THERE aren't many ``firsts'' left in the exploration of the earth. But a joint Soviet-Canadian expedition hopes to strike one more item off the ``firsts'' list - a complete crossing of the Arctic Pole, from the Soviet Union to Canada, on skis. Just getting to the North Pole is becoming somewhat old hat.
A Japanese got there on a motorcycle earlier this year. In 1986, an eight-member American expedition repeated Robert Peary's 1909 trip by ``mushing'' there with a team of 49 dogs, unsupported by airdrops of supplies (though injured expedition members were airlifted out and the entire expedition got picked up once it reached the pole). Others have traveled to the pole on submarines, airplanes, or skimobiles.
But apparently no one has crossed the entire ``top'' of the world on skis.
``This expedition is very dear to the heart of the Soviets,'' says Paul Weinzweig, president of Social Engineering Associates, an Ottawa consulting firm managing the Canadian side of the adventure. ``They see it as an act of peace and bridge-building.''
The expedition will also carry out scientific experiments and observations in geophysics, glaciology, pollution, and medicine. They hope, for example, to confirm or disprove a Soviet scientist's theory that a second magnetic pole exists on the Canadian side of the Arctic.
Expedition head Dmitri Shparo led a 612-mile ski trek from the Soviet Union to the North Pole in 1979 and was, as a result, awarded the highest honor in the Soviet Union - the Order of Lenin.
This winter's adventure, heading from the Severnaya Zemlya Islands in the Soviet Union in early March to Cape Columbia on the extreme northern tip of Canada's Ellesmere Island some 100 days later, will cross 1,075 miles of mostly frozen water. The 11 or 12 members of the expedition will carry packs, initially weighing more than 100 pounds, that include pneumatic dinghy boats for use over open water.
Other foreseen hazards include thin ice, pressure ridges, polar bears, and air temperatures that could range from 40 to 60 degrees below zero F. at the start of the trip to a relatively mild 15 to 32 degrees above zero near the end.
Dr. Shparo has insisted that to make the expedition as ``pure'' as possible, there should be no outside contact with the expedition other than six airdrops and radio conversations. The team will carry two emergency radio buoys of the international rescue system, Sarsat (Search and Rescue Satellite). Radio connections and astronavigation will help the team keep track of its exact location.
The six Canadians, chosen from several hundred applicants, will be further reduced to four. The skiers are learning something of each others' languages - French, English, and Russian.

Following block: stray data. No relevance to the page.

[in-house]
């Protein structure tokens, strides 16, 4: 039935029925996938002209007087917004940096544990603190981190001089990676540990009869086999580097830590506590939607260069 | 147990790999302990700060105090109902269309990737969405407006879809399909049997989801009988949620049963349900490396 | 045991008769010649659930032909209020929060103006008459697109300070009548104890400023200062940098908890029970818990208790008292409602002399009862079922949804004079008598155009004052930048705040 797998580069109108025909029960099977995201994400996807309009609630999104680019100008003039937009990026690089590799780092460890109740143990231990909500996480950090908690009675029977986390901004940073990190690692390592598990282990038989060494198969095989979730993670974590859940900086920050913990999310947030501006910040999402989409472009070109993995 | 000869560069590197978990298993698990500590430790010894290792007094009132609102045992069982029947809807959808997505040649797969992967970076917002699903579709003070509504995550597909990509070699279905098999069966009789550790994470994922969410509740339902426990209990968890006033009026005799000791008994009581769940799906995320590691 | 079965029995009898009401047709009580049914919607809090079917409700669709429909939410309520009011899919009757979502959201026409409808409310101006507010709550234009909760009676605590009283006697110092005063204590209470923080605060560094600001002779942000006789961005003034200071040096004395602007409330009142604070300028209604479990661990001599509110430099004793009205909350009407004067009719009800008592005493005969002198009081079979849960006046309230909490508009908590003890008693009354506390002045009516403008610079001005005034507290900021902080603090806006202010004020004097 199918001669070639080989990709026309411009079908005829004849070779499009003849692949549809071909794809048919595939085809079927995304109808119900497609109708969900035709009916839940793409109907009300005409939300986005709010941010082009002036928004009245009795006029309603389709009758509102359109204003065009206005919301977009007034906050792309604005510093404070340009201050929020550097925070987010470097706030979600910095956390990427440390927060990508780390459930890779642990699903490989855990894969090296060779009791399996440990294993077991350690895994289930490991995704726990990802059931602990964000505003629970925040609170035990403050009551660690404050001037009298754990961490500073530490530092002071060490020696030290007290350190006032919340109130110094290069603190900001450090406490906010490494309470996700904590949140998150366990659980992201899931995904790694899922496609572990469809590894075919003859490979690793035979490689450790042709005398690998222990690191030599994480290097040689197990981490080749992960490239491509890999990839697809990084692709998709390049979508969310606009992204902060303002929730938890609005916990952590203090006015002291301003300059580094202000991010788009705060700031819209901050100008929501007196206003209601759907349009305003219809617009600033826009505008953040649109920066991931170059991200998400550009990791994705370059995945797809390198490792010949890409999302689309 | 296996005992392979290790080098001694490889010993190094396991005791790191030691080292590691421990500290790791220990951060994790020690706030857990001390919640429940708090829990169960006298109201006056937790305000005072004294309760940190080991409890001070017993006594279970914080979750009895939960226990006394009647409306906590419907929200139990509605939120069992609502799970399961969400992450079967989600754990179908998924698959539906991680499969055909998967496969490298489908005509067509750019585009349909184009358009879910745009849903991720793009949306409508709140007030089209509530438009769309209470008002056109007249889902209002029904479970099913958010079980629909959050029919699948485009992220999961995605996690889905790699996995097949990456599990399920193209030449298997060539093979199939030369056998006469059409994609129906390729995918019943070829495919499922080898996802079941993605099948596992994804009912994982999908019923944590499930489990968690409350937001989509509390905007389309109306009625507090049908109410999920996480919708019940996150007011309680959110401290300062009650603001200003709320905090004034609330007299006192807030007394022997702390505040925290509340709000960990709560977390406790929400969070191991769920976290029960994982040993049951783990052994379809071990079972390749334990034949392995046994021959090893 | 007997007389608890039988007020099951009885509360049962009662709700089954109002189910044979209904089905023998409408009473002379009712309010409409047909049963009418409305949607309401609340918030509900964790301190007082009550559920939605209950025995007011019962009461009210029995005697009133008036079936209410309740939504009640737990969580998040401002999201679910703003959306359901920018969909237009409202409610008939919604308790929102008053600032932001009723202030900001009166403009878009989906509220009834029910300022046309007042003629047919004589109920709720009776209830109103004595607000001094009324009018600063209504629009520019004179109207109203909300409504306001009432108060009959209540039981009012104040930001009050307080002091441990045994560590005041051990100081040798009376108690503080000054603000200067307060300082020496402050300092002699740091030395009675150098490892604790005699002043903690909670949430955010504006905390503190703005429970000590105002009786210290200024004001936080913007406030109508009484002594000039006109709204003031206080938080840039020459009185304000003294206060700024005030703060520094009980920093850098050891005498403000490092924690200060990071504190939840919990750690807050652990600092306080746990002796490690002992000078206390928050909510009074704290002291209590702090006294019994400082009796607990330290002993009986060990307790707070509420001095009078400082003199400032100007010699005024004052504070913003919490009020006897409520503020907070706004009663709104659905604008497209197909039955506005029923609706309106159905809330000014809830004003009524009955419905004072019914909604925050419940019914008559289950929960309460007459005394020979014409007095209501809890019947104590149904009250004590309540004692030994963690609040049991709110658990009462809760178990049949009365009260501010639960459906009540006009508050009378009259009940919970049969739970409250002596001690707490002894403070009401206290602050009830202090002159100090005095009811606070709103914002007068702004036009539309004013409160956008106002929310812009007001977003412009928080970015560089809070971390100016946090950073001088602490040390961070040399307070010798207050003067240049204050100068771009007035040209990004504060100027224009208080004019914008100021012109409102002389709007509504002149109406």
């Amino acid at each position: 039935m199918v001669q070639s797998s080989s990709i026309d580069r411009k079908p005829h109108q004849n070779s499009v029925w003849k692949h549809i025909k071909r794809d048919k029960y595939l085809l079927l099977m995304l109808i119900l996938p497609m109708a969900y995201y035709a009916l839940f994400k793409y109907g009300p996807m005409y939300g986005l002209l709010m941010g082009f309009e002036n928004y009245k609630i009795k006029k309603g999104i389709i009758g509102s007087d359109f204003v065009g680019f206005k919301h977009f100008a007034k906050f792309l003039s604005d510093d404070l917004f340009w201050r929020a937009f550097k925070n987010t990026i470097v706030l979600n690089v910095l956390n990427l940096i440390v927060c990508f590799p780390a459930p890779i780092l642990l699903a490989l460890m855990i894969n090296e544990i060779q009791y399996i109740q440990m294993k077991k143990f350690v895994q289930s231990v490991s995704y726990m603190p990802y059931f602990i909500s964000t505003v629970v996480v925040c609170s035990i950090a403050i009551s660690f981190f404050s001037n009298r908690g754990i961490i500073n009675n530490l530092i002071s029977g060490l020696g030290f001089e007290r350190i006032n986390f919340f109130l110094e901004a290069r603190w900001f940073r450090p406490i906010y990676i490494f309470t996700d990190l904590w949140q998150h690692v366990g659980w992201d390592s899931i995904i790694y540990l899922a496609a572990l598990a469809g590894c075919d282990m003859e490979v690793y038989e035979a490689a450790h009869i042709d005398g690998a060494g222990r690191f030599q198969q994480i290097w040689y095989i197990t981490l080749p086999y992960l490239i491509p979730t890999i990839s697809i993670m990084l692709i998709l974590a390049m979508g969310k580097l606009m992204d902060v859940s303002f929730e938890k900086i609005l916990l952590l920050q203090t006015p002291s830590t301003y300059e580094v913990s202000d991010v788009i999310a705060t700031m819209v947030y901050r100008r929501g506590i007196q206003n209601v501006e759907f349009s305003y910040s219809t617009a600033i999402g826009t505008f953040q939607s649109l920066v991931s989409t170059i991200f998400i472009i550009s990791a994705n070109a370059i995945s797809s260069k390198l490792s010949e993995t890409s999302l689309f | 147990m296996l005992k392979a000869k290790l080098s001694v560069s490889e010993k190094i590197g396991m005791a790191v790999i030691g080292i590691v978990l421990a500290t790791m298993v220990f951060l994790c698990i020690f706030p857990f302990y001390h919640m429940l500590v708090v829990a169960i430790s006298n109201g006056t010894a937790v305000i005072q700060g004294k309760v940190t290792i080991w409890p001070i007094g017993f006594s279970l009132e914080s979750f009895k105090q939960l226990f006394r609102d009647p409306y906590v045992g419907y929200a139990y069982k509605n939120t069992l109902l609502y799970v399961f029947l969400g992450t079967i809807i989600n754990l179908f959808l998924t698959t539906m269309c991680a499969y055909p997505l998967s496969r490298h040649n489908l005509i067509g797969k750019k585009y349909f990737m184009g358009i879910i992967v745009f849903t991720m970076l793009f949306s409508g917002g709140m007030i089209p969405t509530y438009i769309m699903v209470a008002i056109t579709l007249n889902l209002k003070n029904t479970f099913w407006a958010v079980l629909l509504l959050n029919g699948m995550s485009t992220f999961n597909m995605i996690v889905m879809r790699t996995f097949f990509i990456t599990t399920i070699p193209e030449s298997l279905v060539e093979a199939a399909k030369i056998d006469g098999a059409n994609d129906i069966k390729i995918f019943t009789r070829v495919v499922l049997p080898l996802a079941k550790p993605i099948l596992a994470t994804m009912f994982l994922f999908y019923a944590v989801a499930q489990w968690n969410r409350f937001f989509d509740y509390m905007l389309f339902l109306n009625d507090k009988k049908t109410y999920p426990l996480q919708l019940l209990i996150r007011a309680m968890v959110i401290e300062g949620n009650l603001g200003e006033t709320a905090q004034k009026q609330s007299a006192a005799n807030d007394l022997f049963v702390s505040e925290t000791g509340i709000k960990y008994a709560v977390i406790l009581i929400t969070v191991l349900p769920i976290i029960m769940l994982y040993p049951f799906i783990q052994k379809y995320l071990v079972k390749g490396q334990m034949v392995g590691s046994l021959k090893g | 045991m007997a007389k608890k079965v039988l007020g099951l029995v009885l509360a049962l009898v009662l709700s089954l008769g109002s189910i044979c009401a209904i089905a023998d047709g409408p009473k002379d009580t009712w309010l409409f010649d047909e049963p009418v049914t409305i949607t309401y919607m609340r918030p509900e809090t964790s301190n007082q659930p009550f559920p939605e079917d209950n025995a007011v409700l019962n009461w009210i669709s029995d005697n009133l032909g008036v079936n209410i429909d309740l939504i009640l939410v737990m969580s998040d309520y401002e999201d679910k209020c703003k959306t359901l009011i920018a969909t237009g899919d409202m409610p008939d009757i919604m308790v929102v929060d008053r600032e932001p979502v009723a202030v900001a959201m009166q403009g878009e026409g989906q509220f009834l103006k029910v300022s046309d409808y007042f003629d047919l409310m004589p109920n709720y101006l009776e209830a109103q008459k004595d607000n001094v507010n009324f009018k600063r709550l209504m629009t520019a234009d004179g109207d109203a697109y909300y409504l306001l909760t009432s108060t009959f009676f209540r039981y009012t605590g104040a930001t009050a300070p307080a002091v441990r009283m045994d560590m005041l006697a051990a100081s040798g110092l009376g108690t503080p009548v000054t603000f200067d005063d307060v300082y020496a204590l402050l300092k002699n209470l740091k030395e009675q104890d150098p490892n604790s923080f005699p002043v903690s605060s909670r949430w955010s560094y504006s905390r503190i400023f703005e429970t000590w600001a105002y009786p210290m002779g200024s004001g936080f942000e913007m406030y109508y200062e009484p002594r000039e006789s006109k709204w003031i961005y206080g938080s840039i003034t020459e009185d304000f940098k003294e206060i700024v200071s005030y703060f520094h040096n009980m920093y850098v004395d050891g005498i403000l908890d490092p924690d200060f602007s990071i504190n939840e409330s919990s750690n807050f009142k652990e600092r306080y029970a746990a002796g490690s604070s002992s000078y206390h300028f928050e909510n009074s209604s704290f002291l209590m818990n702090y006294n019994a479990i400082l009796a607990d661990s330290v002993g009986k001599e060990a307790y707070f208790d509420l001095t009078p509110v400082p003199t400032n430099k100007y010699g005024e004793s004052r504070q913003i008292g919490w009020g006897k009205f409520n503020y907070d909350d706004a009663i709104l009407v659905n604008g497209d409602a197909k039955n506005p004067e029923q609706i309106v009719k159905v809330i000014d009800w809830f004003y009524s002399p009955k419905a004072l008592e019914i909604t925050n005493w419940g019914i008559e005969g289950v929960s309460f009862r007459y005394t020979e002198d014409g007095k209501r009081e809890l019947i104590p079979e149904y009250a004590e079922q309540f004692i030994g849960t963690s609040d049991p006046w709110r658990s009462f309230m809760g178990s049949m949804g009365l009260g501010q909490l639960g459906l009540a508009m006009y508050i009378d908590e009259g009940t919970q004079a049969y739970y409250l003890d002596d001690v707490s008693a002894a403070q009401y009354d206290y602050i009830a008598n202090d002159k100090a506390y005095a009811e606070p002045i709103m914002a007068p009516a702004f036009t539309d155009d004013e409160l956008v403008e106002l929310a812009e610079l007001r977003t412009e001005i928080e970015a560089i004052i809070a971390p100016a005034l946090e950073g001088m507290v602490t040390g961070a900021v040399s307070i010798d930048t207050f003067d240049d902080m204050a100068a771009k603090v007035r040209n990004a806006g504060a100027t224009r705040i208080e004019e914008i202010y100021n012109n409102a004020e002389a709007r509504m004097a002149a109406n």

The expedition is being financed jointly. On the Soviet side, the youth newspaper Komsomolskaya Pravda will collect contributions from Soviet scientific enterprises. In Canada, Social Engineering Associates expects to raise $2 million (US$1.5 million) through commercial endorsements and sale of television and other news media rights. to the story.
Dr. Weinzweig says expedition members ``will eat cornflakes on the North Pole,'' and tell their opinion of the product before a camera, if that helps to raise funds. The Soviets, he adds, have said they will participate in such promotion and advertising, but have ruled out sponsorship by tobacco or alcohol companies, . They don't want to promote those products, in view of the current anti-alcohol campaign in their country.
Weinzweig's Russian-born wife, Polina Zeliskaya, an engineer and chairman of the consulting firm, is helping to coordinate expedition activities with the Soviets. Weinzweig and his wife left Friday for Moscow to talk with Soviet officials, including party leader Mikhail Gorbachev, about the expedition, and about a plan to give management courses to Soviet executives in Canada.
Social Engineering Associates' promotion piece is headlined, ``Who will be the next Armand Hammer?'' Dr. Hammer, head of Occidental Petroleum, is renowned for his Soviet business contacts. The text contends that sponsors of the Canadian side of this expedition ``will receive special considerations with regard to business opportunities in the Soviet Union, unprecedented media coverage throughout the USSR, prestigious attention, and meetings with the highest officials.''
The expedition has the blessing of the Soviet Embassy here and the Canadian External Affairs Department. Alexander Yakovlev, a former Soviet ambassador to Canada and a leading member of the ruling Politburo, also backs the mission, Weinzweig says.
Weinzweig notes that Canada has two superpowers as neighbors - the United States to the south and the Soviet Union over the North Pole. He contends the joint ski expedition could lead to other cultural and business ties and enhance Canada's role as ``mediator'' between the superpowers.